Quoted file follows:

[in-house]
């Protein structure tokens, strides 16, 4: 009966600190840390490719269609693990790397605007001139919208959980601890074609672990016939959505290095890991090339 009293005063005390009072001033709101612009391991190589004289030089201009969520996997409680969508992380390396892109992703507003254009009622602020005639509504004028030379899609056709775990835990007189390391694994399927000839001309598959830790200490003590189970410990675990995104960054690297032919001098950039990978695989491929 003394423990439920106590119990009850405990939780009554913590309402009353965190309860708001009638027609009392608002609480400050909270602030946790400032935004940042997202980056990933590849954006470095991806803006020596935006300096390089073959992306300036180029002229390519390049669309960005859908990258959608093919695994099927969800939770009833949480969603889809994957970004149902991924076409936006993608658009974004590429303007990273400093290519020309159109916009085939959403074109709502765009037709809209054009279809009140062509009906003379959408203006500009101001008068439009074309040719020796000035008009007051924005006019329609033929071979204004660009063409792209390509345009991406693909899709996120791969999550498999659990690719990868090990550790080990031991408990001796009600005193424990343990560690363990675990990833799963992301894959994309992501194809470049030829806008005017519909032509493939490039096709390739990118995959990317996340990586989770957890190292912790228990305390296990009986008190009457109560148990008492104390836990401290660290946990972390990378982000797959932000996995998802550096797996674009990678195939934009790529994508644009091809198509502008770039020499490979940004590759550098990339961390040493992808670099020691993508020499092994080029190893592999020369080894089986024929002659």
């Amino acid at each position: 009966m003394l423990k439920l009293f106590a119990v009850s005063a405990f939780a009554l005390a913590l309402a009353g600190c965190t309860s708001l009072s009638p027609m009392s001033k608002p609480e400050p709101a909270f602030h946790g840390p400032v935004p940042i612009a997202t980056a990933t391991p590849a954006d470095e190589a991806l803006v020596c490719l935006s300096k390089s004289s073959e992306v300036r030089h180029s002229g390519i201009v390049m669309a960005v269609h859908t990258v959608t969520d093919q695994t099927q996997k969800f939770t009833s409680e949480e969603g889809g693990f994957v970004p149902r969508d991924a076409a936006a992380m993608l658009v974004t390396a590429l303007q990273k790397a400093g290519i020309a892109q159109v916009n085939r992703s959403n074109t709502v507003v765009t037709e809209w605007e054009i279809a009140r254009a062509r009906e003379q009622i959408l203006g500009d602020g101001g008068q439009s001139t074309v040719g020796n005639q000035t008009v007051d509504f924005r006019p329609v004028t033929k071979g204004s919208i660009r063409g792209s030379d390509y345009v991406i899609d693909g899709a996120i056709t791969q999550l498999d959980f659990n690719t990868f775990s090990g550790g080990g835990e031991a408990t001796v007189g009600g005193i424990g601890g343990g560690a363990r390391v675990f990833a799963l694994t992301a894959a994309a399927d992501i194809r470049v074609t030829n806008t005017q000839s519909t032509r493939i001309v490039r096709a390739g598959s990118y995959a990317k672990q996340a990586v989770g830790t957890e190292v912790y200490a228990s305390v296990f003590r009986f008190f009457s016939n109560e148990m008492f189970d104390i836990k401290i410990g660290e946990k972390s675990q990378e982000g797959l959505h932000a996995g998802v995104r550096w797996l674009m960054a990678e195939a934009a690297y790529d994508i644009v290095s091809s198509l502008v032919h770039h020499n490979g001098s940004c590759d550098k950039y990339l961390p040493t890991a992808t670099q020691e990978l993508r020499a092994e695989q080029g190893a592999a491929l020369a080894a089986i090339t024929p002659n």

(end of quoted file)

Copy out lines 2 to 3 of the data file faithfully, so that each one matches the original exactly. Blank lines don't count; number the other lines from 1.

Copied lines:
């Protein structure tokens, strides 16, 4: 009966600190840390490719269609693990790397605007001139919208959980601890074609672990016939959505290095890991090339 009293005063005390009072001033709101612009391991190589004289030089201009969520996997409680969508992380390396892109992703507003254009009622602020005639509504004028030379899609056709775990835990007189390391694994399927000839001309598959830790200490003590189970410990675990995104960054690297032919001098950039990978695989491929 003394423990439920106590119990009850405990939780009554913590309402009353965190309860708001009638027609009392608002609480400050909270602030946790400032935004940042997202980056990933590849954006470095991806803006020596935006300096390089073959992306300036180029002229390519390049669309960005859908990258959608093919695994099927969800939770009833949480969603889809994957970004149902991924076409936006993608658009974004590429303007990273400093290519020309159109916009085939959403074109709502765009037709809209054009279809009140062509009906003379959408203006500009101001008068439009074309040719020796000035008009007051924005006019329609033929071979204004660009063409792209390509345009991406693909899709996120791969999550498999659990690719990868090990550790080990031991408990001796009600005193424990343990560690363990675990990833799963992301894959994309992501194809470049030829806008005017519909032509493939490039096709390739990118995959990317996340990586989770957890190292912790228990305390296990009986008190009457109560148990008492104390836990401290660290946990972390990378982000797959932000996995998802550096797996674009990678195939934009790529994508644009091809198509502008770039020499490979940004590759550098990339961390040493992808670099020691993508020499092994080029190893592999020369080894089986024929002659």
């Amino acid at each position: 009966m003394l423990k439920l009293f106590a119990v009850s005063a405990f939780a009554l005390a913590l309402a009353g600190c965190t309860s708001l009072s009638p027609m009392s001033k608002p609480e400050p709101a909270f602030h946790g840390p400032v935004p940042i612009a997202t980056a990933t391991p590849a954006d470095e190589a991806l803006v020596c490719l935006s300096k390089s004289s073959e992306v300036r030089h180029s002229g390519i201009v390049m669309a960005v269609h859908t990258v959608t969520d093919q695994t099927q996997k969800f939770t009833s409680e949480e969603g889809g693990f994957v970004p149902r969508d991924a076409a936006a992380m993608l658009v974004t390396a590429l303007q990273k790397a400093g290519i020309a892109q159109v916009n085939r992703s959403n074109t709502v507003v765009t037709e809209w605007e054009i279809a009140r254009a062509r009906e003379q009622i959408l203006g500009d602020g101001g008068q439009s001139t074309v040719g020796n005639q000035t008009v007051d509504f924005r006019p329609v004028t033929k071979g204004s919208i660009r063409g792209s030379d390509y345009v991406i899609d693909g899709a996120i056709t791969q999550l498999d959980f659990n690719t990868f775990s090990g550790g080990g835990e031991a408990t001796v007189g009600g005193i424990g601890g343990g560690a363990r390391v675990f990833a799963l694994t992301a894959a994309a399927d992501i194809r470049v074609t030829n806008t005017q000839s519909t032509r493939i001309v490039r096709a390739g598959s990118y995959a990317k672990q996340a990586v989770g830790t957890e190292v912790y200490a228990s305390v296990f003590r009986f008190f009457s016939n109560e148990m008492f189970d104390i836990k401290i410990g660290e946990k972390s675990q990378e982000g797959l959505h932000a996995g998802v995104r550096w797996l674009m960054a990678e195939a934009a690297y790529d994508i644009v290095s091809s198509l502008v032919h770039h020499n490979g001098s940004c590759d550098k950039y990339l961390p040493t890991a992808t670099q020691e990978l993508r020499a092994e695989q080029g190893a592999a491929l020369a080894a089986i090339t024929p002659n």